1. The great risk to pension funds (and everyone else on fixed income) is inflation, not a lack of funds or life expectancy per se.
2. I agree that European workers are saddled with lots of taxes. And what have corrupt government officials done with that money? Handed it to private banks either in the form of bail outs or as debt repayment. ie. during the bankruptcy of GM when pension money was handed to JPM and Citibank.
3. I find it quite sad how the elderly are carted off to old people’s homes and forgotten. When my grandfather passed, my grandmother lived with my aunt and her family and we all took turns to visit her and look after her. It is our individual duty to our elders. This should not be the exclusive duty of the state.
4. Grandparents are great babysitters, so this can help stimulate birthrates if mothers can rely on free help at home instead of anonymous state-funded nurseries which are hotbeds of disease.
Corruption is always going on through all times, this will not break a society. In your case, assuming you are not diaspora like I am – Serbias population will by 2030 decline to 6.5 million (without counting the young people emigrating in the future when Serbia joins the EU) while the size of pensioners will double to 25% of the remaining population.
Imagine how much people will have to work at that point only to sustain their elders (doesn’t matter if the gov does it or it is done privately) and upkeep the existing (shitty) infrastructure. And how are we going to defend the remaining territory against Albania which is one of the youngest populations in Europe.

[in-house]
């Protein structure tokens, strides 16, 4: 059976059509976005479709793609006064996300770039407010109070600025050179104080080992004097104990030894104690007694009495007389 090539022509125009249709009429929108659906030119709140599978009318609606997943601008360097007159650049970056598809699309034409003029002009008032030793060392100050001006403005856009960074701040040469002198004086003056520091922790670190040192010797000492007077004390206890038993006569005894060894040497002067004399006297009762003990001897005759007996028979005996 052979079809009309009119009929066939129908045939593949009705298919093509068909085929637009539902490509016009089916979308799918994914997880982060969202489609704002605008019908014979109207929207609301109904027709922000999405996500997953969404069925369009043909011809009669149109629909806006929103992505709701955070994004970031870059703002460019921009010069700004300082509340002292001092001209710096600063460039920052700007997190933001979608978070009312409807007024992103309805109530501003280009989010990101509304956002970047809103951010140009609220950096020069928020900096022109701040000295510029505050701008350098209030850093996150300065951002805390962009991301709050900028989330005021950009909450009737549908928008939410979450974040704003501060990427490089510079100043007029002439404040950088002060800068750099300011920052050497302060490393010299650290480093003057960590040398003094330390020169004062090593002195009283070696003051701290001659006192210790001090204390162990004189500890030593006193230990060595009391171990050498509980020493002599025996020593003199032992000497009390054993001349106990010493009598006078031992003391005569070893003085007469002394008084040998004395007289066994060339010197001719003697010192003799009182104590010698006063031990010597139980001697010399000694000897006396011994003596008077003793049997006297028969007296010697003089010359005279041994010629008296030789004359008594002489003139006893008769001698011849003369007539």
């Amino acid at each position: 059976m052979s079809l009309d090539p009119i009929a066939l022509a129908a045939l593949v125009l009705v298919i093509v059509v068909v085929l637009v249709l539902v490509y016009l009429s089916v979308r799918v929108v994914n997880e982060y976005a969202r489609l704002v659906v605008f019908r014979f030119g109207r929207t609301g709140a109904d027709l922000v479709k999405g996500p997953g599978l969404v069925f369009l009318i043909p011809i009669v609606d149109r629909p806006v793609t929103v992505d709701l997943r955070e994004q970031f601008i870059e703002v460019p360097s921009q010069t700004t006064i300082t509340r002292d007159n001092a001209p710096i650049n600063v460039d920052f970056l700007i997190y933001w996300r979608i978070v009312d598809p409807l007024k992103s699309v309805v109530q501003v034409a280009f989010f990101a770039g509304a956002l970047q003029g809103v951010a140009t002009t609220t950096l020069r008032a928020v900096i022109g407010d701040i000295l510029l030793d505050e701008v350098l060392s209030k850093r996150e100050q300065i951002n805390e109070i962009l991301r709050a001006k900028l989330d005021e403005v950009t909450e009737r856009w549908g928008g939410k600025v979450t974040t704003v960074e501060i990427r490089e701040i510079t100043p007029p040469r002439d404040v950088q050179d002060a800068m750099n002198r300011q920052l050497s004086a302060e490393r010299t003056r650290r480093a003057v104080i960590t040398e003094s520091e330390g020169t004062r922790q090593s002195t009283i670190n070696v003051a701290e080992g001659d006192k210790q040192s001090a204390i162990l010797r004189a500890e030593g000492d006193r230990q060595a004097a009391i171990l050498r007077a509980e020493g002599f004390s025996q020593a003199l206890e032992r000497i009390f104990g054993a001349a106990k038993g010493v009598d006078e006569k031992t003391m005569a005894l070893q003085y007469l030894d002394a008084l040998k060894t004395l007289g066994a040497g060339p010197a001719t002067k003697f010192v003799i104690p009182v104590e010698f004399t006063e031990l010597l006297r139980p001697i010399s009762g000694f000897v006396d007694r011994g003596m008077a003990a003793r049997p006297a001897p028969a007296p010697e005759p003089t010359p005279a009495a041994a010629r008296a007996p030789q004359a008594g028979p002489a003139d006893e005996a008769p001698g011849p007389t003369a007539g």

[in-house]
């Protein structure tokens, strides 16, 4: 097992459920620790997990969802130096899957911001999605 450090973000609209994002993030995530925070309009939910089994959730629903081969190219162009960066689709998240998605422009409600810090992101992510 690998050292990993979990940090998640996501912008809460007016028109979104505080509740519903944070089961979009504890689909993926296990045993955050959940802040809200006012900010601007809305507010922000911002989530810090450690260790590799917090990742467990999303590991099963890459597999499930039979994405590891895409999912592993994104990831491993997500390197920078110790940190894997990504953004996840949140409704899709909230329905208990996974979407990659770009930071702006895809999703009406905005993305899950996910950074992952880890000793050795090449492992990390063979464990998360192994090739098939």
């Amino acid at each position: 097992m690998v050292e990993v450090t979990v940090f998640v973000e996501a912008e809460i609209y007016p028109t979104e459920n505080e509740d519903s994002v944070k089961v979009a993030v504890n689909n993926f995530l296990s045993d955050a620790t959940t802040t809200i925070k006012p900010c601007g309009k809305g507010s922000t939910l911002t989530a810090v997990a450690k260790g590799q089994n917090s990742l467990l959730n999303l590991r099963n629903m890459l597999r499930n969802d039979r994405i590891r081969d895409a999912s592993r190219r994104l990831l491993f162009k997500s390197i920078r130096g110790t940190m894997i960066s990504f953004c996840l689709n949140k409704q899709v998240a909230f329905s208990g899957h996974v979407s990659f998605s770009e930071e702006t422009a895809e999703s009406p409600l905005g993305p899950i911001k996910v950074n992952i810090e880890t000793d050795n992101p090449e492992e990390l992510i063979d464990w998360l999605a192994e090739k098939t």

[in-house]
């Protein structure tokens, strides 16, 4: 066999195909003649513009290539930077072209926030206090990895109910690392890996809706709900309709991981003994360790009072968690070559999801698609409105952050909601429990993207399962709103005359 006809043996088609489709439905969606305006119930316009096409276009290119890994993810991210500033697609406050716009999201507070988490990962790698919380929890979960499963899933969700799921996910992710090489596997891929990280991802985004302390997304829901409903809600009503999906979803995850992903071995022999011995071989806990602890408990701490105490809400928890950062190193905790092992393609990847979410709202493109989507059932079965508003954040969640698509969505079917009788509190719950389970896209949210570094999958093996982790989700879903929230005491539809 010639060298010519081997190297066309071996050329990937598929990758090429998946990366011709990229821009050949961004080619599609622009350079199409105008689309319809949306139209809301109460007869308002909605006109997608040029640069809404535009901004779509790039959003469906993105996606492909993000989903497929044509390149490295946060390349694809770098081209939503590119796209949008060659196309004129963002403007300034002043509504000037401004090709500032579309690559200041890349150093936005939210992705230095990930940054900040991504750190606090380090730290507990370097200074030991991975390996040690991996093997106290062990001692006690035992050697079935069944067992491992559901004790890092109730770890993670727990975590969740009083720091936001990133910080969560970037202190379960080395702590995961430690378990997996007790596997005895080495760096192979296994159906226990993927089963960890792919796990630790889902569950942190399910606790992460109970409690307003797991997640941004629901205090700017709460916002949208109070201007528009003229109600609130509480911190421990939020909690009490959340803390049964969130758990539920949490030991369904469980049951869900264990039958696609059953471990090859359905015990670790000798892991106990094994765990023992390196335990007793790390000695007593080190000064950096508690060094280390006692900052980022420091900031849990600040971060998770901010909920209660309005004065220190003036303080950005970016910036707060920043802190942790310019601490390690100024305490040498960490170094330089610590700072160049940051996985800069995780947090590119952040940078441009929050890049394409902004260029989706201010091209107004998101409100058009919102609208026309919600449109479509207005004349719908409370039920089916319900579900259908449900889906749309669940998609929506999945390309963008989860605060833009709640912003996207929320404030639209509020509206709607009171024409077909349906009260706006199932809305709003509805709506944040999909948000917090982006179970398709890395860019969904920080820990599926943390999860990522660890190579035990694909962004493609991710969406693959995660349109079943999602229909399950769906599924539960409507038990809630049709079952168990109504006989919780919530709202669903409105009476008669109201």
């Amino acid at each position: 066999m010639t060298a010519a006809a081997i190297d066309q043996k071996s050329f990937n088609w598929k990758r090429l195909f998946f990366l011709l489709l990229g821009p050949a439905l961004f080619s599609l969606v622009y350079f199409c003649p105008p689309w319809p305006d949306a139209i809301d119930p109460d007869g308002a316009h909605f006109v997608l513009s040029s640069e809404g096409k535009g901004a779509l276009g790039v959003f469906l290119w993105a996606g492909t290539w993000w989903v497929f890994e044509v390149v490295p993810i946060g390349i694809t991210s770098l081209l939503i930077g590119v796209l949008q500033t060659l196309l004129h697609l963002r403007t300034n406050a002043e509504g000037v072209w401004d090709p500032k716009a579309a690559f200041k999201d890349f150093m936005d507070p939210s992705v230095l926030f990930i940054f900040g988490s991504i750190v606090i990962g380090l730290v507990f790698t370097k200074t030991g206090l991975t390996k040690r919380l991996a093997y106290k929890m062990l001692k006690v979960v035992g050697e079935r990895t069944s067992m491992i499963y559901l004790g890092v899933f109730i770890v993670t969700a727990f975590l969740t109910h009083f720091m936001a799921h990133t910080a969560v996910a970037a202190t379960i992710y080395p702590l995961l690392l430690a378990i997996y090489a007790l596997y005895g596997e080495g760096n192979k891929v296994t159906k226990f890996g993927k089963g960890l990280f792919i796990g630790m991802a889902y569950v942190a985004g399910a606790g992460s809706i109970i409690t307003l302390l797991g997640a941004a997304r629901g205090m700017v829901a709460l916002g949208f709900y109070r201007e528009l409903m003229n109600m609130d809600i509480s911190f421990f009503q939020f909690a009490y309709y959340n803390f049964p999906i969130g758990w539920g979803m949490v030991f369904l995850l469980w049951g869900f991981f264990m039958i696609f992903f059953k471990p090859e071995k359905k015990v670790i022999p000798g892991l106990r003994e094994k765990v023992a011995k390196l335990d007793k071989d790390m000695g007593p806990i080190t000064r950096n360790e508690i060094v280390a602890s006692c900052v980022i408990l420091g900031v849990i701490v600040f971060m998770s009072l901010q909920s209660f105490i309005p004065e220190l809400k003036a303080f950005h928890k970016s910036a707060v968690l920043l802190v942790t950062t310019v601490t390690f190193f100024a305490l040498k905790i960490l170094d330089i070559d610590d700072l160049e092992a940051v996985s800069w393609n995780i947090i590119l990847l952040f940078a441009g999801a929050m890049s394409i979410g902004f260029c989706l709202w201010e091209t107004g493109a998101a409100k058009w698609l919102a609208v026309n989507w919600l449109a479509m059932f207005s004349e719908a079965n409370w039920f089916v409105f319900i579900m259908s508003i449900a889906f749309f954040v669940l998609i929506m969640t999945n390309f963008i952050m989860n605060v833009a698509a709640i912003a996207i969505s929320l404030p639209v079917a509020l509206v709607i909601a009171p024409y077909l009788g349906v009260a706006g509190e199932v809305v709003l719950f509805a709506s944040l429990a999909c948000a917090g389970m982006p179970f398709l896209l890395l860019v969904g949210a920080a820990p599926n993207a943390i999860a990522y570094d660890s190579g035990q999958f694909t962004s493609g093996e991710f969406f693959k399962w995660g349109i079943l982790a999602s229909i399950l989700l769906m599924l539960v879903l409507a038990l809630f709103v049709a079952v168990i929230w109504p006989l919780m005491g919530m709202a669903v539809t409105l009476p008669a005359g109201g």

Just think about what resources we will have left at that point. Raising living standards will be unthinkable at that point, we will be lucky if we can hold on to the territory.
And this only because people refused to have children. Anything that interferes with the creation of families at this point must be dismantled, whether it’s no fault divorce, Feminism, pension systems or any other government scheme that pretends to do the job that a family is supposed to do internally.
Regarding care for elderly, if done privately if it is less expensive than if done by the state.
Kosovo’s exponential population growth took place between 1950-1980 during the Tito years. It has now fallen considerably so their largest cohort is 30-60 years old. Today they have twice the birth rate of Serbia but their infant mortality is 30-40 deaths/1000 while in Serbia it 5 deaths/1000. Even by the dodgy numbers provided by the Thaci regime their population is not growing.